What City “DMO” Status Means for Business and Residents

By Brian Fultz, Kathy Kinsella, Holli Ploog, the City Council Tourism Work Group

Residents and business owners may have read that the City of Sedona recently appointed itself as Sedona’s official “DMO.” The DMO acronym stands for Destination Marketing Organization.  That designation now puts the city in charge of its own tourism marketing and management, and will replace a service contract with the Sedona Chamber of Commerce to function as the City’s Tourism Bureau (SCC&TB). 

The City’s action came after the SCC&TB provided written notice of its intent to not renew the service contract between the City and the SCC&TB for the provision of visitor services for fiscal year 2024.  The Arizona Office of Tourism (AOT) recognizes only one (DMO) per community and requires that in order to coordinate tourism promotion with AOT, a DMO must be designated via official action by the government entity representing that community.  Decisions around tourism issues will now be made directly by the city with the input of those who live and work in our community.  The City intends to seek advice from a broad cross section of residents, businesses and partners as our tourism program develops. 

In the absence of a service contract the city will now forge a new path in conducting Sedona’s destination marketing and tourism management.  It is now up to Sedona to develop a new program.  

Other Cities that are their own DMOs include Cottonwood, Williams, Prescott, Flagstaff and Show Low.  At its April 12 meeting, the Sedona City Council directed staff to hire a consultant to assist with the process of bringing tourism management in-house, and to bring recommendations back to Council for its consideration.

The bed taxes collected by businesses within the city will support those very businesses.   Public money will not be used to discriminate against in-city businesses that are not Chamber members or be improperly used outside our city limits. Bed tax money cannot be restricted to the use of a members’ only organization. Those conflicts have now been removed.

Using public tax dollars for our community puts the City in a better position to partner with neighboring official DMOs in the Verde Valley.    A regional approach is key to our success as we represent Sedona businesses to ensure our economic health.   

Under state law definitions, bed taxes are to be used for:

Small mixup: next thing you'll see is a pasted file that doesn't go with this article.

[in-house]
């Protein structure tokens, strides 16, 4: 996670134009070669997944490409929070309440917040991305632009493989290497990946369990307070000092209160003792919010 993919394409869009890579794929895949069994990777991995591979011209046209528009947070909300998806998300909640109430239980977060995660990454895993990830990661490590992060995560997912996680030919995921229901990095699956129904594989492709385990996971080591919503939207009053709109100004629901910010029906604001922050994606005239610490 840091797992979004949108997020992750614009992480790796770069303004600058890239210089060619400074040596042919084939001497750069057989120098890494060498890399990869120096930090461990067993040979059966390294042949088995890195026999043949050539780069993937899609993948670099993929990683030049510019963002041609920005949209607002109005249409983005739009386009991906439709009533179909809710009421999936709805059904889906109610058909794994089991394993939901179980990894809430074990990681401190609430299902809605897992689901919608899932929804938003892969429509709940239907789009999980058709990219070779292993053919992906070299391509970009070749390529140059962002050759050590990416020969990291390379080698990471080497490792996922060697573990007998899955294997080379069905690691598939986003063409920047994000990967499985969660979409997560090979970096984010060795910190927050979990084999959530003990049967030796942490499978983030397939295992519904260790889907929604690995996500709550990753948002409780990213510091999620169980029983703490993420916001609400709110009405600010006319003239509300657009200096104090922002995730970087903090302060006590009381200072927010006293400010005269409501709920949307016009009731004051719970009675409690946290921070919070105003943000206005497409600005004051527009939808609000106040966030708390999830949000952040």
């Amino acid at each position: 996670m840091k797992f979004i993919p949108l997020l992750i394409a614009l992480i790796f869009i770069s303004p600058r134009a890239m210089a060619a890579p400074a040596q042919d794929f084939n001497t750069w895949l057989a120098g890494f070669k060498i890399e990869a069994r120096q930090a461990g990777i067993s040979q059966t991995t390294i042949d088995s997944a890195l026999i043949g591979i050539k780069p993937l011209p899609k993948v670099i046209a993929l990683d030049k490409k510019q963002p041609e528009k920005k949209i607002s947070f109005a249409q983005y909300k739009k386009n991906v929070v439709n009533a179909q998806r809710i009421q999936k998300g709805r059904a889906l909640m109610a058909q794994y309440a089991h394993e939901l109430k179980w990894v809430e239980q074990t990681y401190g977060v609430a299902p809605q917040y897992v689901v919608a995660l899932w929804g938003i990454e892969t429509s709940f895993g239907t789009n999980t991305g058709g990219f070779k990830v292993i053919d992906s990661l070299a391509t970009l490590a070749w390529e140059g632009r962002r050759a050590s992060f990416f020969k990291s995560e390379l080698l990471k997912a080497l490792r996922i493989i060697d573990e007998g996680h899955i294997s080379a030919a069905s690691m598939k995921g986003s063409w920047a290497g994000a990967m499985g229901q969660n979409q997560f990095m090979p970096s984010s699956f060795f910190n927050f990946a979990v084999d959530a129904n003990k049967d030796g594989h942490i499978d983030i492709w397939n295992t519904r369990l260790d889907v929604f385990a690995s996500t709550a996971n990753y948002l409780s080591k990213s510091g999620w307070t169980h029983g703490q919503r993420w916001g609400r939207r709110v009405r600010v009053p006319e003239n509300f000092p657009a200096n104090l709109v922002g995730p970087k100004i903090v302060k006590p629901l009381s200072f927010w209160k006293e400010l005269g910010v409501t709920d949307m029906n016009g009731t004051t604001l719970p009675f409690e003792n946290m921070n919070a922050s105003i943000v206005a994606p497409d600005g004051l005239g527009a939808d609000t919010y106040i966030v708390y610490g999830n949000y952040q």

1. direct expenditures by the city or town to promote tourism, including but not limited to sporting events or cultural exhibits
  2. contracts between the city or town and nonprofit organizations or associations for the promotion of tourism by the non profit association or organization
  3. expenditures by the city or town to develop, improve, or operate tourism related attractions or facilities or to assist in the planning or promotion of such attractions or facilities.  

Sedona spends bed tax dollars collected to support tourism in our city. The city more than meets legal spending requirements and it supports business and tourism with these public funds.  Some examples are:

  • We continue to invest in a trailhead shuttle program to better access trailheads while removing parking conflicts, reducing traffic, and reducing the emissions related to that traffic.  The city provides parking lots to make sure that visitors can access the shuttles without bringing additional congestion into neighborhoods. 
  • The city pays a portion of the operations of the Verde Shuttle, which provides connectivity between Sedona and Cottonwood, thereby supporting the movement of our tourism workforce. 
  • An important attraction to our area is Sedona itself: the great outdoors. The City supports maintenance and enhancement of our area trails with direct financial contributions to the Trail Keepers fund and to the US Forest Service and by being a member of the Leave No Trace collaboration.  
  • The City provides recreation amenities like a bike skills park and a disc golf course that people specifically come here to enjoy. Sedona’s recreation and entertainment programs, which serve residents and visitors alike, include a concert venue, free entertainment including movies in the park and recreation events, and even our famous St. Patrick’s Parade.
  • Investment in public amenities like the SR179 pedestrian underpass that will provide creek access and public art.

Now the City will be looking at what additional programs and initiatives will serve our city.  This is a new era.  

A healthy economy for our city depends on supporting businesses in our city.  Business is the economic engine of Sedona and taxes collected support many of the services that our city provides, from road maintenance and parks, to programs to develop workforce housing, our grants programs for non profit service organizations, and so much more.  

Educating our visitors both before and during their time in Sedona is critical.  Educating our businesses as to how they can serve residents and visitors in a way that sustains their business throughout the year is also key.  Educating residents as to how they can help support local business and partner with them is equally important.  Collaboration is critical for success.   

The City is the best entity to serve as our DMO.  We already represent the community as a whole, including residents, businesses, and our visitors.  Together, residents, businesses, tourists, and government make Sedona what it is.